PPP/C Members of Parliament (MPs) Juan Edghill and Vickram Bharrat on Friday filed applications in the High Court challenging the decision of Director of Public Prosecutions (DPP) Shalimar Ali-Hack to discontinue the private criminal charges filed against two sitting ministers.
This move comes weeks after Transparency Institute of Guyana Inc. (TIGI) urged that the matter be taken before the court.
“We…believe that the decision of the DPP can and should be challenged in court. Such a challenge will clarify the appropriate procedure and serve as a guide for future actions,” the transparency body had said while pointing out that it had been unable to verify the claims that the allegations ought first to have been reported to the Guyana Police Force for an investigation to be launched and the advice of the DPP sought before the charges were filed.
Attorney and PPP/C MP Anil Nandlall filed the applications on behalf of Edghill and Bharrat, while the DPP is listed as the respondent.
Both applicants are asking the court for a Writ of Certiorari quashing the decision made by the DPP on April 23rd, 2018, to discontinue private criminal charges of Misconduct in Public Office, filed against Minister of Public Health Volda Lawrence and Minister of Social Cohesion Dr. George Norton on the grounds that the decision is capricious, whimsical, irrational, based upon irrelevant and extraneous considerations, contrary to the rules of natural justice, unreasonable, unlawful, null, void and of no effect.
They are also asking the court to grant any other order that it deems fit and just in the circumstances.
The charges against Lawrence and Norton were the first of two sets of private charges that were filed. They were filed in the Georgetown Magistrate’s Court on April 19th, 2018.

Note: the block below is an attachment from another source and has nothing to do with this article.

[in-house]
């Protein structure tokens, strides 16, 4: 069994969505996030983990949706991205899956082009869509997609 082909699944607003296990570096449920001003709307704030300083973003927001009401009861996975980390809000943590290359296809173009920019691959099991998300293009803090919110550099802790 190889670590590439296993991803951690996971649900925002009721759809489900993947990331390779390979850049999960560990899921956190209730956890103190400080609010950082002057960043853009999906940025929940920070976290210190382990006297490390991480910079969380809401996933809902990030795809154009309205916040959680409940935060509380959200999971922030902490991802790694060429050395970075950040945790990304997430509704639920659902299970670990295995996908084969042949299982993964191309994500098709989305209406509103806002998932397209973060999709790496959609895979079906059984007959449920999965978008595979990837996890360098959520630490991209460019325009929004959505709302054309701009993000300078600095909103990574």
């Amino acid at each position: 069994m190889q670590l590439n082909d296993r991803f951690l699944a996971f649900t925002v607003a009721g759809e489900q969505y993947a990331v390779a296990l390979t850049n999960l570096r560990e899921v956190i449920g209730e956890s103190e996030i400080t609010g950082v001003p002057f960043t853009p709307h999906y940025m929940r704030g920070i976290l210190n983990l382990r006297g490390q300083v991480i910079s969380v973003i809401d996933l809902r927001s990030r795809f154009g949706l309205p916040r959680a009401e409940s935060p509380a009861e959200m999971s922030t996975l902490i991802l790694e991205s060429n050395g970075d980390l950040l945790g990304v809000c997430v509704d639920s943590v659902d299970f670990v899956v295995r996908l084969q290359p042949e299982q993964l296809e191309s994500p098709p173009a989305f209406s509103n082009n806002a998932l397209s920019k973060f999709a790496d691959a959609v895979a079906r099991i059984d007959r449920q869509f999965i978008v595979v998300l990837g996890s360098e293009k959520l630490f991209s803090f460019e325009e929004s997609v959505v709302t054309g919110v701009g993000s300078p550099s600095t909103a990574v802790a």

Identical grounds were listed in both appeals.
Firstly, they contend that in the exercise of the powers vested in the Office of Director of Public Prosecutions by virtue of Article 187 (c) of the Constitution of the Co-operative Republic of Guyana, Ali-Hack is bound to act in accordance with the relevant principles of public law and cannot act capriciously, whimsically, irrationally, based upon irrelevant and extraneous considerations, contrary to the rules of natural justice, unreasonably and unlawfully.
Secondly, they say that her decision is capricious, whimsical, irrational, based upon irrelevant and extraneous considerations, contrary to the rules of natural justice, unreasonable, unlawful, null, void and of no effect.
The charge brought by Edghill against Lawrence related to a controversial $605.9 million drug purchase last year for the Georgetown Public Hospital Corporation from Ansa McAl Trading Limited. It is being alleged that she willfully misconducted herself in a way which amounted to an abuse of public trust without reasonable excuse or justification when she authorised or caused the unapproved single sourcing and purchase of the drugs and medical supplies.